• Rohan

    Hey Alex,
    The button to go to the next lesson points to lesson 9.6 instead of lesson 9.4
    This was a very helpful lesson!
    Thanks! Big fan of the site!

  • imranIQ

    #include <iostream>
    using namespace std;
    class DatA{
          int day,month,year;
                 DatA(int x = 0,int y = 0, int z= 0): day(x),month(y),year(z)
          friend iostream& operator<<(iostream &out,const DatA &obj);
          iostream& operator<<(iostream &out,const DatA &obj)
                    out<<"Date is "<<<<"-"<<obj.month<<"-"<<obj.year<<endl;
                    return out;
          int main(){
              DatA Pakistan(4,17,2016);
    error :no match for "operator<<" in "std::cout<<Pakistan"

    when i try to compile this code system gives me mentioned error i tried my best but no mistake found . plz any can highlight the problem

  • SJ

    Hi Alex,

    Above in the lesson you have a line in both the operator<< and operator>> sections that say

    but they should be

  • Connor

    Hello again Alex.
    In the quiz why do we define, in reduce():

    I understand that gcd() is a static function but since reduce is being defined already within the class why can’t we drop the Fraction::

    It doesn’t throw an error - should it? Is it good practice to always define static members as such?

    • Alex

      will throw an error on some compilers, since some compilers get confused by the fact that there’s a local variable and static function by the same name. By using Fraction::gcd, we make it clear that the right hand side of the expression is a function call, not a reference to the variable we just defined.

  • Pip

    Alex, a minor detail in the quiz question of this section - a default parameter value appears to be missing in the constructor of the code supplied for the question (line 10):

    Compared to that given in the solution:

    I mention this because the former wouldn’t compile for me (but perhaps you included this as test of your readers).

  • Anddo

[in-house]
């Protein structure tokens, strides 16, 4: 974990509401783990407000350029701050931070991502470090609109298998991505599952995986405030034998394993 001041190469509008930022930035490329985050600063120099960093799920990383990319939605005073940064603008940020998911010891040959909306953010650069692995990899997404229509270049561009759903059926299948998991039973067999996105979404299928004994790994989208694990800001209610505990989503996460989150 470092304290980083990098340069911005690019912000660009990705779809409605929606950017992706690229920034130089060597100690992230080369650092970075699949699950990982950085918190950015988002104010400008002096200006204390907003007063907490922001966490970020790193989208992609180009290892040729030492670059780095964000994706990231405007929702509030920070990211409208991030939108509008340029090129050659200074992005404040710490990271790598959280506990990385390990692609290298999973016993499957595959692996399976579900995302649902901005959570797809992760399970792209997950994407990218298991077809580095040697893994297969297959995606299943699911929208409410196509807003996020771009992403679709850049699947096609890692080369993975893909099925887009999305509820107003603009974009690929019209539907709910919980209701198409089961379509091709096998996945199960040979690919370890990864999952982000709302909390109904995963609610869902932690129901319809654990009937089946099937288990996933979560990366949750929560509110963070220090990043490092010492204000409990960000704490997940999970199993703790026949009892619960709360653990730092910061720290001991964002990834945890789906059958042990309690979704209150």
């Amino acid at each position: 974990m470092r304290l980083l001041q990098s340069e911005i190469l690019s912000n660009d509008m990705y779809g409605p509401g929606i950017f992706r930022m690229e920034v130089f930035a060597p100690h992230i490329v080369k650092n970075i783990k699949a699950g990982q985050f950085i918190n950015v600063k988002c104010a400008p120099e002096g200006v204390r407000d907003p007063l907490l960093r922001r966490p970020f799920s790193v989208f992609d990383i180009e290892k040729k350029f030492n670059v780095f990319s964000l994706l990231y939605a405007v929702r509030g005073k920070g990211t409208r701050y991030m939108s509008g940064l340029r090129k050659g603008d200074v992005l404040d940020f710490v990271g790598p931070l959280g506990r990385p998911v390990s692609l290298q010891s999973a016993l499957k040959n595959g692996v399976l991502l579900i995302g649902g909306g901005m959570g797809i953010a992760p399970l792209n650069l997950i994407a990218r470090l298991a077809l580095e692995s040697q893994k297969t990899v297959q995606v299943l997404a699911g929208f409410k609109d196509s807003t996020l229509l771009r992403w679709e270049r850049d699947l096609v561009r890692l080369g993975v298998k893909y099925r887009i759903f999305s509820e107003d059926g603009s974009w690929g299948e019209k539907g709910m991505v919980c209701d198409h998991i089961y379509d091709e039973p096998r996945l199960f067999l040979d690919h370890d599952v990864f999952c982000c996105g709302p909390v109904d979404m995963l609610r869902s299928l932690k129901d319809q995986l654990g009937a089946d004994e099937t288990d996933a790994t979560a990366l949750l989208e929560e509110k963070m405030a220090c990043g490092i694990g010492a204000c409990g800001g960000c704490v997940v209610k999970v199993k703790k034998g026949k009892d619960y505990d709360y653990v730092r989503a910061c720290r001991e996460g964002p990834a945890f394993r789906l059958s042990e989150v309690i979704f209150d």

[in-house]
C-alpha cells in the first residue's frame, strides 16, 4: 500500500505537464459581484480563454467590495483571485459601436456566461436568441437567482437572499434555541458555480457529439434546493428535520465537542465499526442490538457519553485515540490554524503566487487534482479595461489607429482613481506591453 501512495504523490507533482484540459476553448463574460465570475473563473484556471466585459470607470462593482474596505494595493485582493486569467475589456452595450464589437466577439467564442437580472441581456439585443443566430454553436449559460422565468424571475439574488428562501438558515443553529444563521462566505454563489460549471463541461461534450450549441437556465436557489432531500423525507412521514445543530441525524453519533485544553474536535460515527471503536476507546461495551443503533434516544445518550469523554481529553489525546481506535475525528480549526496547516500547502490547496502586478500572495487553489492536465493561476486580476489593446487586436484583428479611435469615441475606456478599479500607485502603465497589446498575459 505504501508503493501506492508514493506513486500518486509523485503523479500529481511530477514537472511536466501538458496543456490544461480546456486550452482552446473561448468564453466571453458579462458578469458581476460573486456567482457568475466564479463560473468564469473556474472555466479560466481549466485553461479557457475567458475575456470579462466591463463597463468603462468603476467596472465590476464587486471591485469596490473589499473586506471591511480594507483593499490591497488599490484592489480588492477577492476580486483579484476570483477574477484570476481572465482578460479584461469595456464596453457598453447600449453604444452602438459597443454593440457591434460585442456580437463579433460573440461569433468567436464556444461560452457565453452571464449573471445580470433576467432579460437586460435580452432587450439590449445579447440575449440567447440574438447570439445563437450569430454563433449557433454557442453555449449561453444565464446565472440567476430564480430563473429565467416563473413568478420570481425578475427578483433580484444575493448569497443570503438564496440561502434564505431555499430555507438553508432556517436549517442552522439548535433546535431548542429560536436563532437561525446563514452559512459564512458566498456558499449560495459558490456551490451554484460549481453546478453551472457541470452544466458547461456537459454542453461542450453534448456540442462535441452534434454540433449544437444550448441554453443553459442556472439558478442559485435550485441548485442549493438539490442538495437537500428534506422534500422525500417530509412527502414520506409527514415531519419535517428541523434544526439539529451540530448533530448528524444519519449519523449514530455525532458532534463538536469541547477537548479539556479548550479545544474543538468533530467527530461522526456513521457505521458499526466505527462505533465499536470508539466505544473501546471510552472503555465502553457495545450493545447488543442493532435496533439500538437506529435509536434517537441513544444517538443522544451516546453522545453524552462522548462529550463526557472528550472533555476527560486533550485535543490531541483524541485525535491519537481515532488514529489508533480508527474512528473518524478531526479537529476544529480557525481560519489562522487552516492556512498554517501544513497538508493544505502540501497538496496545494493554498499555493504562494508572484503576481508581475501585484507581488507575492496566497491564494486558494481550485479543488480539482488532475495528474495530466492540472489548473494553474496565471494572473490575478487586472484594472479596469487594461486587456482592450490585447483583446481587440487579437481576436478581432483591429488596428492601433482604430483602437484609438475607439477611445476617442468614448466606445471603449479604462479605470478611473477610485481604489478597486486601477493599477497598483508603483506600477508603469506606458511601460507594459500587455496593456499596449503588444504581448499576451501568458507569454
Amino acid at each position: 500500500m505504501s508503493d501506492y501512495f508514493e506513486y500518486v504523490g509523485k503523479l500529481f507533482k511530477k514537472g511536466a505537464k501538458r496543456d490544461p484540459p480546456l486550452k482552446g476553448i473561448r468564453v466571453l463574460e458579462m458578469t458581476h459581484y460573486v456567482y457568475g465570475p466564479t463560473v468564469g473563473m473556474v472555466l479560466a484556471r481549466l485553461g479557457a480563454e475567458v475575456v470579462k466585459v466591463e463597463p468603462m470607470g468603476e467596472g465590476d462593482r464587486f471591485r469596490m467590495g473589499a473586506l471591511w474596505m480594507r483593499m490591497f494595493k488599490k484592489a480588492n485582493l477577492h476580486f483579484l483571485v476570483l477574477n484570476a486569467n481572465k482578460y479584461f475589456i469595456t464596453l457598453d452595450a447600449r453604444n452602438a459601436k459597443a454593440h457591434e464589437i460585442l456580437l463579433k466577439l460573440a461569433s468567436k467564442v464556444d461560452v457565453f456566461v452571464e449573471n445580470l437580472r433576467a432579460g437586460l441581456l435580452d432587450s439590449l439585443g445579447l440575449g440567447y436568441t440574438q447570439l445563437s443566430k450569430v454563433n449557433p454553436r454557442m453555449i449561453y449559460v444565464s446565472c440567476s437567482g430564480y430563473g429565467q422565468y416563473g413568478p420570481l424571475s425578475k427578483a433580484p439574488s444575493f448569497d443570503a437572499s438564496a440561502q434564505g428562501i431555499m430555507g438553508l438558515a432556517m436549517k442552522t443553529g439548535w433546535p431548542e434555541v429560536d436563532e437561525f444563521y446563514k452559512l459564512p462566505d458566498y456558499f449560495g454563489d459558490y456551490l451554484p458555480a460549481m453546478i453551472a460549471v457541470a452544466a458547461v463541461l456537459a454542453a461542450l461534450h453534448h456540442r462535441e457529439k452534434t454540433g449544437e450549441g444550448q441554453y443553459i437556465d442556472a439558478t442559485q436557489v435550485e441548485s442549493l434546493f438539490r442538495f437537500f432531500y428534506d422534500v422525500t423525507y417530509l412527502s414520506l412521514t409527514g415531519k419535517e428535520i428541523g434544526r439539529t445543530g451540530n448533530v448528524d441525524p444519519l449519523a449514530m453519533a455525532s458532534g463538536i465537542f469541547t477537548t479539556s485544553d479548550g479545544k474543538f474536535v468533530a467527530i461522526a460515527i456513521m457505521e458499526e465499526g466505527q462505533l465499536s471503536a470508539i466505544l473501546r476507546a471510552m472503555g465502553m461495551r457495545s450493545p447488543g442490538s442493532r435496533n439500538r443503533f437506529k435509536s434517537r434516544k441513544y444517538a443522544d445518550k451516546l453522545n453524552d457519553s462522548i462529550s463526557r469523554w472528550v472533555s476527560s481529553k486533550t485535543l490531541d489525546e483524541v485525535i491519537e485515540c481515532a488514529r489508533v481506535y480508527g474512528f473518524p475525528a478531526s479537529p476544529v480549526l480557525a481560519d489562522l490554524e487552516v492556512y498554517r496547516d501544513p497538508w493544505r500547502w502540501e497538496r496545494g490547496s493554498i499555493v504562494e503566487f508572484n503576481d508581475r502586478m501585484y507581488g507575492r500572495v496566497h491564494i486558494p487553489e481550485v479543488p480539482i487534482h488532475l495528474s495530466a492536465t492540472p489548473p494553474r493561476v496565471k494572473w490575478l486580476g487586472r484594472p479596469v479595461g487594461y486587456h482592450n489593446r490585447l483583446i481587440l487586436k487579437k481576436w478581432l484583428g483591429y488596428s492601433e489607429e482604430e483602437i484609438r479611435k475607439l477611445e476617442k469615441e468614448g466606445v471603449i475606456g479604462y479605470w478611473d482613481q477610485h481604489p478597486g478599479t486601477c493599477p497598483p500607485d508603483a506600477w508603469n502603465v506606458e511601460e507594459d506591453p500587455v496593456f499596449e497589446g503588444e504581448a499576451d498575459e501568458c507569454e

OK this took time to process. Simply questions, I read almost all the answers which you explained well why the return by reference to the "out" object on the operator<< function. But what if I wanted to make it return by value !?. Once I do this

    VS 2015 gives me error on "return out;" being deleted function. I understand why we "should" work on this by passing by reference but I want to understand why it wont compile. The ostream is passed by reference so returning it by value shouldn’t be a problem, it’s not anonymous variable, is it ?

    • Anddo

      I searched a lot for this and made no sense to me until I found the answer. Returning by value is making a copy. Which leads the usage of copy constructor which is coming in the lesson "9.11 The copy constructor". Copy constructor of the all stream classes in C++ is disabled by having them made private.

      If I understood this incorrectly, please correct me.

    • Alex

      When you return a class by value, the compiler looks to see if there is a copy constructor to make the copy. It sounds like std::ostream has specified the copy constructor as “deleted” so that it can not be used in this way.

      We talk more about copy constructors at the end of this chapter.

  • Kattencrack Kledge

    In the quiz, on these codes:

    Is it good practice to write it like this:

    • Alex

      I’ve never seen anybody do it that way, though it seems like it would work.

      Personally, I like to keep my return statements as simple as possible, so there’s no ambiguity over what will be returned. In my version, it’s clear that operator<< returns out. In your version, it's not as obvious.